The events recorded by Saint Luke in the second chapter of Acts hold a well deserved place in the hearts of Christians around the world. The Holy Spirit’s decent, Peter’s inspired preaching, and the faithful response of a great and diverse crowd—these are nothing less than the beginning of the new age about which ancient prophet spoke, the birth of the Church on Pentecost, the reason for this festival day.
There’s also a back story to Acts 2, however, a narrative known to Luke and those gathered in Jerusalem so long ago, that proves just as enlightening to our faith and instructive of authentic discipleship as the words of scripture read around the world today.
Pentecost, you see, as an important day on the Jewish calendar long before the time of Jesus. It’s actually mentioned way back in the Old Testament Book of Leviticus, which calls for God’s people to celebrate each year’s first wheat harvest, a time—after the hard work of planting, tilling, and gathering were complete—to take a day off from their labors and give thanks to God for the season’s bounty.
In time, Pentecost also developed an incredibly important spiritual dimension. According to tradition, God delivered the Law to the Exodus pilgrims on Pentecost. The day, therefore, became so much more than a harvest festival. It became a time to remember God’s steadfast love and everything God did to lead the people out of slavery in Egypt to freedom in the Promised Land, especially giving them a law, their law, not the law of their oppressors, to guide them in the way that they should go and to give their lives shape.
In addition to observing the ritual laid out for them in the Law and remembering the day’s connection to the Exodus, at Pentecost the people also told and retold a much admired story that seemed to capture the essential significance of the moment. It was a story about an incredible friendship between two women, the elder of whom was named Naomi, and the younger, the story’s namesake, was called Ruth.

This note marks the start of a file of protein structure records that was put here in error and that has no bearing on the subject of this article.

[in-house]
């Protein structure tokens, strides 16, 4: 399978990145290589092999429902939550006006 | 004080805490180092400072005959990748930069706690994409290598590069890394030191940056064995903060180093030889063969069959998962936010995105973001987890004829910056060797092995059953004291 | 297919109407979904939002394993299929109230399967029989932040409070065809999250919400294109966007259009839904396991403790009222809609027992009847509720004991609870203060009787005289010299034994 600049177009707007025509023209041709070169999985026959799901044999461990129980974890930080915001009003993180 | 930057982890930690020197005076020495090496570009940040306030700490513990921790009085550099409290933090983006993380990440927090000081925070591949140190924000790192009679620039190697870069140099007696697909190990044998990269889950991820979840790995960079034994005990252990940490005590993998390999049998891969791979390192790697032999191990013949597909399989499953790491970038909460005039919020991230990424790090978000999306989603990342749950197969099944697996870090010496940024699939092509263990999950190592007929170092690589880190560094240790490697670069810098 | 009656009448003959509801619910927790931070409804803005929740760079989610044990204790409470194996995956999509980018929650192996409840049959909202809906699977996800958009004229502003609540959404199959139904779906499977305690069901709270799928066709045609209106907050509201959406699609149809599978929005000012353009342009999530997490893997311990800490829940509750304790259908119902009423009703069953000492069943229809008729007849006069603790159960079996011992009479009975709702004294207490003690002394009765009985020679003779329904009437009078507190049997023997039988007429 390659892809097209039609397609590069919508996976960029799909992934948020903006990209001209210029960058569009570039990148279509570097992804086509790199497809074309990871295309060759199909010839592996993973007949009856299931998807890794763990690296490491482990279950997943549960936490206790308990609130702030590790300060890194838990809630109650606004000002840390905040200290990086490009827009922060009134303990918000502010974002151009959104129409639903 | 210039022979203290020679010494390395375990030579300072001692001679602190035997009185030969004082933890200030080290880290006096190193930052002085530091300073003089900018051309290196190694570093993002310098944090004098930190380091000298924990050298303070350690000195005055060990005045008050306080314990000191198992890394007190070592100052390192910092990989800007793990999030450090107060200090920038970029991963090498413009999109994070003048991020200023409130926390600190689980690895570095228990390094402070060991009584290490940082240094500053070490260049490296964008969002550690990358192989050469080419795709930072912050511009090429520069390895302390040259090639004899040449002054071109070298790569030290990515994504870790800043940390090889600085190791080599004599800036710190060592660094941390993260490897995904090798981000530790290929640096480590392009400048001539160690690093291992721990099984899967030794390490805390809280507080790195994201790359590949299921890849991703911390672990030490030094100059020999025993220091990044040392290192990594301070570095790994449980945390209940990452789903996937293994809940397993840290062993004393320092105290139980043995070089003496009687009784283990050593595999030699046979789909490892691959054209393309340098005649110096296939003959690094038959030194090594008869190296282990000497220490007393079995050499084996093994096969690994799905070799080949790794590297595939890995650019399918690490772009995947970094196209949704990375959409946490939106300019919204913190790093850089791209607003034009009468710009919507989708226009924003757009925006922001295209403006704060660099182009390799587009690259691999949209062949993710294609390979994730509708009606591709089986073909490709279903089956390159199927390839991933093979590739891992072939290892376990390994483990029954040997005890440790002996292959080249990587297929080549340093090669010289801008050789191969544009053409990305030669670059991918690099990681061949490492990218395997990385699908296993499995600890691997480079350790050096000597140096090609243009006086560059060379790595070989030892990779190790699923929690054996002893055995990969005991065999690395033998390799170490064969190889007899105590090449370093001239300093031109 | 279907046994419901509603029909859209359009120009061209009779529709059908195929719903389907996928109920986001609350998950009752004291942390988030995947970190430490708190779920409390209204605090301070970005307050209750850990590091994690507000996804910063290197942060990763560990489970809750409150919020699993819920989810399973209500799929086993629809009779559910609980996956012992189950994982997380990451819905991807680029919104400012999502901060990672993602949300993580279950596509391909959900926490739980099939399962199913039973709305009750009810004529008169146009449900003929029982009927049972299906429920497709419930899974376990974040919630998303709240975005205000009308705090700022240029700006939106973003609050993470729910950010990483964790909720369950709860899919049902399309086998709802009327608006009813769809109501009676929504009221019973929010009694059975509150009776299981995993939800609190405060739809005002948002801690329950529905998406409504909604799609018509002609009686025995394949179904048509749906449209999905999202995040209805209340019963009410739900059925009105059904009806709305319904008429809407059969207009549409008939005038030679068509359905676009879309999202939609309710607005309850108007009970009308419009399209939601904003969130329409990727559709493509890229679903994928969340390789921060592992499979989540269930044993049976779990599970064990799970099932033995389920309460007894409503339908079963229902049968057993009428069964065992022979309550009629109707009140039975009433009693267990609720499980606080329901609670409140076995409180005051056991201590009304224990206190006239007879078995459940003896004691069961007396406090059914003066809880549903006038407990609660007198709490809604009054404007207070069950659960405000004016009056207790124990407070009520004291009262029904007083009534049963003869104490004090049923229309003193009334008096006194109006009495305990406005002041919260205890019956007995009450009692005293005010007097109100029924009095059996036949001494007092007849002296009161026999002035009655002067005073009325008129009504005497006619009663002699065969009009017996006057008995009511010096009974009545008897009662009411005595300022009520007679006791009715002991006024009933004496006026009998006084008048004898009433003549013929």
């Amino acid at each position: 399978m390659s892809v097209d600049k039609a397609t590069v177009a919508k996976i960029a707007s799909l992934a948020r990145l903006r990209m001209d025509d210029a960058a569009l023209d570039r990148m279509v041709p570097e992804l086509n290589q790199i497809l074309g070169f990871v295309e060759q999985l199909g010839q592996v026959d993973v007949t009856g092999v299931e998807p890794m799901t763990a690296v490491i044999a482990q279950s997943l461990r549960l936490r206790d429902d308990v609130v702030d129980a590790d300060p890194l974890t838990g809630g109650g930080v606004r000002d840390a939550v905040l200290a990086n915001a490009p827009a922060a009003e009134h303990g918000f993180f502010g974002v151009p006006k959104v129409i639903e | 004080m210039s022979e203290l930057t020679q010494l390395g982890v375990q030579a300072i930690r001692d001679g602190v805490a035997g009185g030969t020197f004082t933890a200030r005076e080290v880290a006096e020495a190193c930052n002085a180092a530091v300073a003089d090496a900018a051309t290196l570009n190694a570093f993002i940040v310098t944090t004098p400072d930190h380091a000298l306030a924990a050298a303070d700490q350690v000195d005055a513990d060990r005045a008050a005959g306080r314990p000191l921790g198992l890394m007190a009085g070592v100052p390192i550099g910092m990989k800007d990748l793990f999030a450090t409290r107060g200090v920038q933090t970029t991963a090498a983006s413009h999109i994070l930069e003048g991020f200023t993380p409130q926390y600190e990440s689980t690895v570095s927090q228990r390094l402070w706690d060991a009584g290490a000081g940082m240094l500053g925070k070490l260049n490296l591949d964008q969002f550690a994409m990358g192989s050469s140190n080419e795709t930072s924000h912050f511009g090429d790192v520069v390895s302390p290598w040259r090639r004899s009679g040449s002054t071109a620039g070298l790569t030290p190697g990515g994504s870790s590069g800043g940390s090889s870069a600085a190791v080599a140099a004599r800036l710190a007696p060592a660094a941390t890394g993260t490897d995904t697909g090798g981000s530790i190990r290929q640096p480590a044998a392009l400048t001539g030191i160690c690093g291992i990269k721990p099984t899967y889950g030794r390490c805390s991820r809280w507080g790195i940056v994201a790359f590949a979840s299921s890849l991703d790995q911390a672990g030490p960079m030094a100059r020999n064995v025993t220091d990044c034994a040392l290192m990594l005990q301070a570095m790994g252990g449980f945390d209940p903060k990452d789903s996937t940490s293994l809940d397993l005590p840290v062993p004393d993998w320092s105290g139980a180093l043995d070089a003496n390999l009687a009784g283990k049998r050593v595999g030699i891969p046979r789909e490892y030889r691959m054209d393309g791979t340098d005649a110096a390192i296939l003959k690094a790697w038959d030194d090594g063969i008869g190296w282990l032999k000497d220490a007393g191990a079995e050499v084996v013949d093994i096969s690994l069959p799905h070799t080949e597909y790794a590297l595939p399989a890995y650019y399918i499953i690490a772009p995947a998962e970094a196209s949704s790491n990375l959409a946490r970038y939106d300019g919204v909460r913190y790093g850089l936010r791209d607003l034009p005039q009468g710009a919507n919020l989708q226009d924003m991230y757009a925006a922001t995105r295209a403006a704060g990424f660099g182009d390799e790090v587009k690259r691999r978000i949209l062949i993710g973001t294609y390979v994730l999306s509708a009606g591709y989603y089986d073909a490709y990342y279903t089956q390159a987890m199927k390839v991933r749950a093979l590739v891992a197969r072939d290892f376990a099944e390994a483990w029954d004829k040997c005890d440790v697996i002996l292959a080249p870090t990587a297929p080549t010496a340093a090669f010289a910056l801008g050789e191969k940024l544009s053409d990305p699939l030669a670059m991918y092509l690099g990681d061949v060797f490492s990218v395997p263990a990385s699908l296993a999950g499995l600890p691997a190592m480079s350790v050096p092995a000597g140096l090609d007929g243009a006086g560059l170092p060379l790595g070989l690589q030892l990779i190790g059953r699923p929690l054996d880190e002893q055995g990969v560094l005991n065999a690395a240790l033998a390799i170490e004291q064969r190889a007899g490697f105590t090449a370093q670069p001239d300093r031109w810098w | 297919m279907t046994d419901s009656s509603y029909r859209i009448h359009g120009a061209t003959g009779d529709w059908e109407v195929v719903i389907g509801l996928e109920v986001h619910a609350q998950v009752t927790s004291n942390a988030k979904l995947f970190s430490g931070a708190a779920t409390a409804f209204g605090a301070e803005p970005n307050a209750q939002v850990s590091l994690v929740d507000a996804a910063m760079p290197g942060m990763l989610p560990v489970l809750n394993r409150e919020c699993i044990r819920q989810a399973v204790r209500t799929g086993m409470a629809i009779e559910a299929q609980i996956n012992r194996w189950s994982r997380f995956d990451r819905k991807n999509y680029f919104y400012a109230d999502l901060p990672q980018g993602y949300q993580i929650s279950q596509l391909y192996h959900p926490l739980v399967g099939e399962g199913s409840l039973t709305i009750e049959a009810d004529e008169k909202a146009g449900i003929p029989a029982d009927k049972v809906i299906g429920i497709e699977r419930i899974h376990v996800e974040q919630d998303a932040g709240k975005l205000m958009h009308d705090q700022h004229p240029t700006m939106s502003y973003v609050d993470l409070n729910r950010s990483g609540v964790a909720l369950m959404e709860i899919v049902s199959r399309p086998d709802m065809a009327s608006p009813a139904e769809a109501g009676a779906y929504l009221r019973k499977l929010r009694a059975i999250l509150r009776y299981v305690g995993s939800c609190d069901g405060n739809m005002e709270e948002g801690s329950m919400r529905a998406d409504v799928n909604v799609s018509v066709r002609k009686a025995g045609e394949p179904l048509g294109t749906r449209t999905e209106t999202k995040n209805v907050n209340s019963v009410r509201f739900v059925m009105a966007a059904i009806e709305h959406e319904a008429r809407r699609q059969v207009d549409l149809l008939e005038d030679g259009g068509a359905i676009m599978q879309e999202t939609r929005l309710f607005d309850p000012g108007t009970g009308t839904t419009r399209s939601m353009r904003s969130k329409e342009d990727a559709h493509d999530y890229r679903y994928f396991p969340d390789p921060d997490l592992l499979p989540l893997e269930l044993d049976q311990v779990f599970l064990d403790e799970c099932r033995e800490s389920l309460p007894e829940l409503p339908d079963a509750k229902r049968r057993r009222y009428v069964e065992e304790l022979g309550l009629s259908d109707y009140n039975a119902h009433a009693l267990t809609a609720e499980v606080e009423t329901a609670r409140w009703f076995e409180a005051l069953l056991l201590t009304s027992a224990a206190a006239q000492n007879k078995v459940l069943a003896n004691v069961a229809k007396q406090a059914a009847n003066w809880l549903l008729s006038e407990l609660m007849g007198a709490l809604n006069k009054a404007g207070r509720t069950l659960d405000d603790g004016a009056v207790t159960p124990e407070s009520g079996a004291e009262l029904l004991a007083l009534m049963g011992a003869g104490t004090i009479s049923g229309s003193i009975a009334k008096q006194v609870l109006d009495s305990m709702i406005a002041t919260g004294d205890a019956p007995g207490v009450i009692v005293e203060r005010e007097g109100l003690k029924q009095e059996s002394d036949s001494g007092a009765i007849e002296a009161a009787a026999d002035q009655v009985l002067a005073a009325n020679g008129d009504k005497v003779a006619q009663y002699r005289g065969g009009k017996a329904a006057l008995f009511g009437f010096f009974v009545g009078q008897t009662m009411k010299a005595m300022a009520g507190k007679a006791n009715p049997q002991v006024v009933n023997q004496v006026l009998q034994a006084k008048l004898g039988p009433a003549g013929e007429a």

We call this story the Book of Ruth.
I’m sure that some of you know that story, but just to make sure we’re all on the same page, here it is.
A young woman named Ruth marries a woman named Naomi’s son. When the son dies, leaving his mom and widow without any kind of social network of support, Ruth dismisses custom, logic, and, most of her friends would agree, her good judgment in order to stay with her mother-in-law, someone to whom Ruth technically owed nothing and whose presence in her life would drastically limit Ruth’s marital options.
Ruth’s pledge of devotion to Naomi, however, gives us one of the most beautiful expressions of friendship in the whole Bible.
“Where you go, I will go,” Ruth declared, “[and] your people shall be my people, and your God [shall be] my God.”
Love—steadfast love—a love that will not let the other go, a love that will even sacrifice it’s own advantages to maintain that bond—that’s how Ruth loved Naomi, and the faithful recognized that that’s how God loved them, too.
So Pentecost pilgrims told this story in the same way that we read “The Gift of the Magi,” watch “A Christmas Carol,” and sing Handel’s “Messiah” at Christmas time. The story reminded them what the holiday, the holy day, was all about.
And so it was that pilgrims filled the streets of Jerusalem at Pentecost with thanksgiving in their hearts and thoughts of God’s steadfast love on their minds.
In the season following Jesus’ resurrection, there was another group in the city at Pentecost, too. They were Jesus’ disciples and they had been through a lot in the last two months.